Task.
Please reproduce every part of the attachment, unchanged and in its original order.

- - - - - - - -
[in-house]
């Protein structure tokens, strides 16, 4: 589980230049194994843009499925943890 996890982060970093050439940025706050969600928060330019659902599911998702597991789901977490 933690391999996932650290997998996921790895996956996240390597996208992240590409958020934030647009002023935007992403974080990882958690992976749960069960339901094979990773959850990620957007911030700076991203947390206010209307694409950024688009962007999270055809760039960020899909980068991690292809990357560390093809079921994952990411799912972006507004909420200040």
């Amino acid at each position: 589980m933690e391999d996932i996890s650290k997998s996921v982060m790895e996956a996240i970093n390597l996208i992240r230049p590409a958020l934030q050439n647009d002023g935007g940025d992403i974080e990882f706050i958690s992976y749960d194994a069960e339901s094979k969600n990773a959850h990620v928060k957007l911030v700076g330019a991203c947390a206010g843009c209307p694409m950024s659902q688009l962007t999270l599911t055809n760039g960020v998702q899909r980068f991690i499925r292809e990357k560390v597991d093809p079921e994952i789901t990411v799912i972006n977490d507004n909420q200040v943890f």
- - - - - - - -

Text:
[in-house]
């Protein structure tokens, strides 16, 4: 589980230049194994843009499925943890 996890982060970093050439940025706050969600928060330019659902599911998702597991789901977490 933690391999996932650290997998996921790895996956996240390597996208992240590409958020934030647009002023935007992403974080990882958690992976749960069960339901094979990773959850990620957007911030700076991203947390206010209307694409950024688009962007999270055809760039960020899909980068991690292809990357560390093809079921994952990411799912972006507004909420200040």
């Amino acid at each position: 589980m933690e391999d996932i996890s650290k997998s996921v982060m790895e996956a996240i970093n390597l996208i992240r230049p590409a958020l934030q050439n647009d002023g935007g940025d992403i974080e990882f706050i958690s992976y749960d194994a069960e339901s094979k969600n990773a959850h990620v928060k957007l911030v700076g330019a991203c947390a206010g843009c209307p694409m950024s659902q688009l962007t999270l599911t055809n760039g960020v998702q899909r980068f991690i499925r292809e990357k560390v597991d093809p079921e994952i789901t990411v799912i972006n977490d507004n909420q200040v943890f």